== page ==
Analyzing the Canadian Dollar’s Outlook: A Crucial Factor in Portfolio Performance

Analyzing the Canadian Dollar’s Outlook: A Crucial Factor in Portfolio Performance

Hello everyone. Hope all is well.

Here is the latest edition of 3 Questions for Bill Richardson.

Question 1: As summer comes to a close, what is your view on the Canadian vs. US Dollar?

We keep a pretty close eye on the Canadian Dollar as fluctuations vs. the US counterpart can have a big influence on portfolio performance.  To start on this discussion, let me answer your question first.

The Canadian Dollar has been trading in a relatively tight trading range since this time last year.  The trading range has been up from a low of about 72 cents to a high of around 76 cents.  If you prefer to look at it the other way from a USD standpoint…$1.31 to $1.38.  If we go back to 2016, the range has been in the 68 to 83-cent range. 

As I write this article the C$ is trading at around 73 cents, so pretty much at the low end of the range so I think the best we’re going to see in the near future is a rebound back up to the 76 cents range.  An easy way to track the wholesale rate is to go to and in the search box at the top of the page type in CAD/USD. 

The bigger problem is the rate that your bank branch may charge you.  I always like to go in with the wholesale rate to see how much they are whacking me.  The same goes for running expenses through your VISA card.  If you are doing larger sums for your corporation, that’s where this is really important.  Ask your banker for a connection to the FX Desk (Foreign Exchange) and they can help you with transactions at very close to the wholesale rate.  I hate paying bank fees and currency conversion spreads are another form of bank fees.

Question 2: What will it take for the Canadian Dollar to break out of this trading range?

There are a broad range of factors that affect the conversion price.  The top five factors are interest rate differentials, economic indicators, monetary policy, political stability, and trade relationships.  Lately, we’ve been seeing a spike in interest rates in both Canada and the United States and traders are closely monitoring how both countries are trending.  As an oil-producing country, the Canadian Dollar has been positively affected by rising oil prices.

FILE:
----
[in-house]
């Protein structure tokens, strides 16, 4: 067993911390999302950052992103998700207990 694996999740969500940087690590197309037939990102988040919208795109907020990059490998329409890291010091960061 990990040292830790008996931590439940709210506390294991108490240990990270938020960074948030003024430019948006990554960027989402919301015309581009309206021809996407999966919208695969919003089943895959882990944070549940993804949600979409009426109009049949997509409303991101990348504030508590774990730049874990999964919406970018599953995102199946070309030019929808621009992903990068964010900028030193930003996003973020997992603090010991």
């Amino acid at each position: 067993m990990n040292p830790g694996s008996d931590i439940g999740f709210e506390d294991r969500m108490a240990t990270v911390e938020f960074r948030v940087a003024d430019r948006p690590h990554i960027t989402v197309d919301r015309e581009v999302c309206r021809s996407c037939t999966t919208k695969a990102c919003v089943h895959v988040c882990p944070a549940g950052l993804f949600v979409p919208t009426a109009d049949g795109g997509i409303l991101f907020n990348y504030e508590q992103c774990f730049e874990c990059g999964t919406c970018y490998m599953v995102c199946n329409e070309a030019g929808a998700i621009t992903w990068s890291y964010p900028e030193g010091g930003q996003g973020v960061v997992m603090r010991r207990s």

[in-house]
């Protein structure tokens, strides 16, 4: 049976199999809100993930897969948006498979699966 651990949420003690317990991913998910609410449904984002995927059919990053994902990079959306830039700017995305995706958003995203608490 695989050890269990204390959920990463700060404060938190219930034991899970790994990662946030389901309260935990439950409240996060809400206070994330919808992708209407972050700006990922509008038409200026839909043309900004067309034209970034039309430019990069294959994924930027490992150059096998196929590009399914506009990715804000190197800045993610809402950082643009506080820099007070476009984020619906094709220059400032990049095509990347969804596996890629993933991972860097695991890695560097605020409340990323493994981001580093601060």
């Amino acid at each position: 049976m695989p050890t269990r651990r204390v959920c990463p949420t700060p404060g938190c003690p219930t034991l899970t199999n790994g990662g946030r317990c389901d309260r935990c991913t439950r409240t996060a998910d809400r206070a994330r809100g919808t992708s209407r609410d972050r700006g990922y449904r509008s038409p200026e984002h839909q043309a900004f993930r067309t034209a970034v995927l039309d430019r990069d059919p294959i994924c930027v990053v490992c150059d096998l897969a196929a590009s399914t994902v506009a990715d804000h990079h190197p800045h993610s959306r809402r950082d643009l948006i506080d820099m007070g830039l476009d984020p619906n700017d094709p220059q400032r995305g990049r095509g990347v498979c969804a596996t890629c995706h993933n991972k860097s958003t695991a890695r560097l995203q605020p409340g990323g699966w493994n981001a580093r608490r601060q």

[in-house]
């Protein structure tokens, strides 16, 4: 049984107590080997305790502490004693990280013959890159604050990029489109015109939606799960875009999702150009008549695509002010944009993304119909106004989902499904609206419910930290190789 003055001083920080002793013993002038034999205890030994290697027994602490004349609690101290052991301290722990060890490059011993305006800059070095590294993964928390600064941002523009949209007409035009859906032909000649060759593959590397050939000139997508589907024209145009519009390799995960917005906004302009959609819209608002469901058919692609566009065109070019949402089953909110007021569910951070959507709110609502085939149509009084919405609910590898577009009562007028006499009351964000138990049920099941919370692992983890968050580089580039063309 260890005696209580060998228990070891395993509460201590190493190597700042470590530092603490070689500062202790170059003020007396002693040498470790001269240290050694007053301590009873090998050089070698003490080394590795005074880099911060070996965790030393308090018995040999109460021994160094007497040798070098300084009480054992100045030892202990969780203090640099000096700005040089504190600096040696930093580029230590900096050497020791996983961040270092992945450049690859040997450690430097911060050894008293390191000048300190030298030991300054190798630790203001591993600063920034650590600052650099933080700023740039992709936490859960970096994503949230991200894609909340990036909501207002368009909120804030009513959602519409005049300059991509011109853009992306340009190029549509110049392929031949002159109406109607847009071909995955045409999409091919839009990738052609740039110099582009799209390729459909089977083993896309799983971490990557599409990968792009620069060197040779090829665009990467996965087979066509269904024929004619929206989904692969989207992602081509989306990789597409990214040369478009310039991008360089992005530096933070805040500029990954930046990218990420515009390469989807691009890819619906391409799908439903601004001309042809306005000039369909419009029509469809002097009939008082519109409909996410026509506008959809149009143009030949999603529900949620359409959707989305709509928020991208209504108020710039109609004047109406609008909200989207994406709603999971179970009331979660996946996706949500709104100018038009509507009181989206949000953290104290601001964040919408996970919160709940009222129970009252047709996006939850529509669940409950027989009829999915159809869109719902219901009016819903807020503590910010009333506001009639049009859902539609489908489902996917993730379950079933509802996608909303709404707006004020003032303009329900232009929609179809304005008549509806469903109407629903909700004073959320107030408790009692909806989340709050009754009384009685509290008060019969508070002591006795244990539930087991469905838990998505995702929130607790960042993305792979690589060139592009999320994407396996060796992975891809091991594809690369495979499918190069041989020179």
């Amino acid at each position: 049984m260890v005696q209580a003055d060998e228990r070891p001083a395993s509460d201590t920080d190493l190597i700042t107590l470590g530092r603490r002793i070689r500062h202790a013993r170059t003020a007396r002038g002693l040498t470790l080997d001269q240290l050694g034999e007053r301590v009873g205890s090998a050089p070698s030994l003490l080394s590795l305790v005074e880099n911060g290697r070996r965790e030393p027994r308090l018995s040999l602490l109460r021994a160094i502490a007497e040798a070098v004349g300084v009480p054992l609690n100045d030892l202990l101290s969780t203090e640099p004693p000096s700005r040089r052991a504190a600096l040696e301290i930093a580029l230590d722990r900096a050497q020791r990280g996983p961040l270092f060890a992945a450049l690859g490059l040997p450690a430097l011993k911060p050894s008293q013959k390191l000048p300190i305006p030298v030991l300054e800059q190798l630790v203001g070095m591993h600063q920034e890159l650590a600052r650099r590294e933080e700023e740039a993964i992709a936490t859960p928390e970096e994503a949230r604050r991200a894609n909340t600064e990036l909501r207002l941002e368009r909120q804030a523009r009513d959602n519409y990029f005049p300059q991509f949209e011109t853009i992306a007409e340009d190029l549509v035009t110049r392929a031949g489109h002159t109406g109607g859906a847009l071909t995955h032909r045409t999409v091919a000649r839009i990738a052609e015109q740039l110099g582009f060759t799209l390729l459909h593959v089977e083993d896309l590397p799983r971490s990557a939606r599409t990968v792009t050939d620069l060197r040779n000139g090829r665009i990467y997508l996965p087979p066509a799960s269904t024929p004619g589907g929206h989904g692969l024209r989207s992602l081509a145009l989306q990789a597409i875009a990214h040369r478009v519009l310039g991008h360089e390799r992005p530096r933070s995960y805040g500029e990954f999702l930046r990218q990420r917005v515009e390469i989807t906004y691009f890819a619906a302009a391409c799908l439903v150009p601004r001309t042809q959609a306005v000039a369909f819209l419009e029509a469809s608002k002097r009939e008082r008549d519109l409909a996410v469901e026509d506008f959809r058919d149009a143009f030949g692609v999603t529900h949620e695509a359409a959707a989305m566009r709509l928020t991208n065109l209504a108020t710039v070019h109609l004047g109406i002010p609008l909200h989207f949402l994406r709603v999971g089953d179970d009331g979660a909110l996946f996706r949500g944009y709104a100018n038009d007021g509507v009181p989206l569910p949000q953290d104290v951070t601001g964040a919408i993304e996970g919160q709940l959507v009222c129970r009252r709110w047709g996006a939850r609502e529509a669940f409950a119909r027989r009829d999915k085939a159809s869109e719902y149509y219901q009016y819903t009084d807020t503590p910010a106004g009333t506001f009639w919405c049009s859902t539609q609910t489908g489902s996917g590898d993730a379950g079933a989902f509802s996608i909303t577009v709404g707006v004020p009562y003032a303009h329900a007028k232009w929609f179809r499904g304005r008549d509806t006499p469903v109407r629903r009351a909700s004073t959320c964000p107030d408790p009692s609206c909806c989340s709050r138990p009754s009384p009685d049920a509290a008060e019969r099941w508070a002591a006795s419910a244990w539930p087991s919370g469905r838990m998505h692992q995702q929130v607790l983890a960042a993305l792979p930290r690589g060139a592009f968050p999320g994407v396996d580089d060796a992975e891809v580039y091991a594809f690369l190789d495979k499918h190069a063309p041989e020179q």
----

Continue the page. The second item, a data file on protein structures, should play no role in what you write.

Predicting the future is not an exact science but as North America’s central banks continue their fight with inflation through high-interest policies, we are probably going to see the C$ continue to trade in this short-term range and possibly trend toward the top of the longer-term range if rates start to fall dramatically. 

Question 3: How are investment portfolios affected by currency movements?

For most Canadian investors, currency can have a significant impact on your portfolios as equity positions are generally more heavily weighted in US$ securities than Canadian.  This is simply because there are many more large and successful companies south of the border.  Canadian financial markets are much more heavily weighted in banks and energy and US markets are more heavily weighted in technology, healthcare, and consumer consumption type stocks. 

From our experience, the C$ tends to rise when markets are strong and fall when markets are weak, and this creates an interesting dynamic.  For investors with high exposure to US stocks, portfolios tend to rise more slowly during strong markets and fall less during weak markets.  Investors are naturally frustrated when their portfolios seem to underperform when markets are strong but feel better when their portfolios hang in there when markets fall.  The effect of currency movements, therefore, tends to reduce volatility which is a good thing.

In the short term, we believe that currency will have little effect on portfolio performance while stocks range trade awaiting a change in the direction of interest rates.

Enjoy the rest of the Summer and Fall.